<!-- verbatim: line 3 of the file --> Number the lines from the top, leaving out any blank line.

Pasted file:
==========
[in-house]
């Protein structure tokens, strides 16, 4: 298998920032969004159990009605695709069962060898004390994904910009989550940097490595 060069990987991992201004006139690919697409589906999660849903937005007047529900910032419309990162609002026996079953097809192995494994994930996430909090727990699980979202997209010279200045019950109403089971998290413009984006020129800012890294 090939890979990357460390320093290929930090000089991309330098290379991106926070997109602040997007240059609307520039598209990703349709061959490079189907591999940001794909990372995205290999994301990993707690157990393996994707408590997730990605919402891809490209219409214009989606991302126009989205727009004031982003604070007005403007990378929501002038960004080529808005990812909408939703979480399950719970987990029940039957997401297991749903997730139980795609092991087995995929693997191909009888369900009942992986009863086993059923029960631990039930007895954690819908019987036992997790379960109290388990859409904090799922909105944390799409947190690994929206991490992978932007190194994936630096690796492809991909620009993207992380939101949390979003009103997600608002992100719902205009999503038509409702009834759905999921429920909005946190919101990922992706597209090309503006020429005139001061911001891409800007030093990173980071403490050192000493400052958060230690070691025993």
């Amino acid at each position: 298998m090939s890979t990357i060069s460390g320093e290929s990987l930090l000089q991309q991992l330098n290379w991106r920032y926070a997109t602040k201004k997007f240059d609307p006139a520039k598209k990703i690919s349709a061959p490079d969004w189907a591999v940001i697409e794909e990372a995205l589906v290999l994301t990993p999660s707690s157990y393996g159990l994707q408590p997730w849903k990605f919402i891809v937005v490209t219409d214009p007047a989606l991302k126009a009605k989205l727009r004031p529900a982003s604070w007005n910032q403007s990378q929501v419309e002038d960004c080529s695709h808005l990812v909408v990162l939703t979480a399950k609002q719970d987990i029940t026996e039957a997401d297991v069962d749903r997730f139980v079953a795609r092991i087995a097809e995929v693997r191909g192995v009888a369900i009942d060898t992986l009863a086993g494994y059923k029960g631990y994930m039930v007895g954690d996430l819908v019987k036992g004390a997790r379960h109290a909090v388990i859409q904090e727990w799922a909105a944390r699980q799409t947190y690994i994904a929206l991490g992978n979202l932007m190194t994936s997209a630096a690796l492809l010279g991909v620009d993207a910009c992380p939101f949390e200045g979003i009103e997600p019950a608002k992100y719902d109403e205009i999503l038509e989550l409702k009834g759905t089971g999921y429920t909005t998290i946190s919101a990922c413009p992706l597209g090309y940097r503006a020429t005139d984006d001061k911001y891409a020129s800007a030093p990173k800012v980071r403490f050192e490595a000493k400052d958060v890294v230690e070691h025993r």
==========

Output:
């Amino acid at each position: 298998m090939s890979t990357i060069s460390g320093e290929s990987l930090l000089q991309q991992l330098n290379w991106r920032y926070a997109t602040k201004k997007f240059d609307p006139a520039k598209k990703i690919s349709a061959p490079d969004w189907a591999v940001i697409e794909e990372a995205l589906v290999l994301t990993p999660s707690s157990y393996g159990l994707q408590p997730w849903k990605f919402i891809v937005v490209t219409d214009p007047a989606l991302k126009a009605k989205l727009r004031p529900a982003s604070w007005n910032q403007s990378q929501v419309e002038d960004c080529s695709h808005l990812v909408v990162l939703t979480a399950k609002q719970d987990i029940t026996e039957a997401d297991v069962d749903r997730f139980v079953a795609r092991i087995a097809e995929v693997r191909g192995v009888a369900i009942d060898t992986l009863a086993g494994y059923k029960g631990y994930m039930v007895g954690d996430l819908v019987k036992g004390a997790r379960h109290a909090v388990i859409q904090e727990w799922a909105a944390r699980q799409t947190y690994i994904a929206l991490g992978n979202l932007m190194t994936s997209a630096a690796l492809l010279g991909v620009d993207a910009c992380p939101f949390e200045g979003i009103e997600p019950a608002k992100y719902d109403e205009i999503l038509e989550l409702k009834g759905t089971g999921y429920t909005t998290i946190s919101a990922c413009p992706l597209g090309y940097r503006a020429t005139d984006d001061k911001y891409a020129s800007a030093p990173k800012v980071r403490f050192e490595a000493k400052d958060v890294v230690e070691h025993r």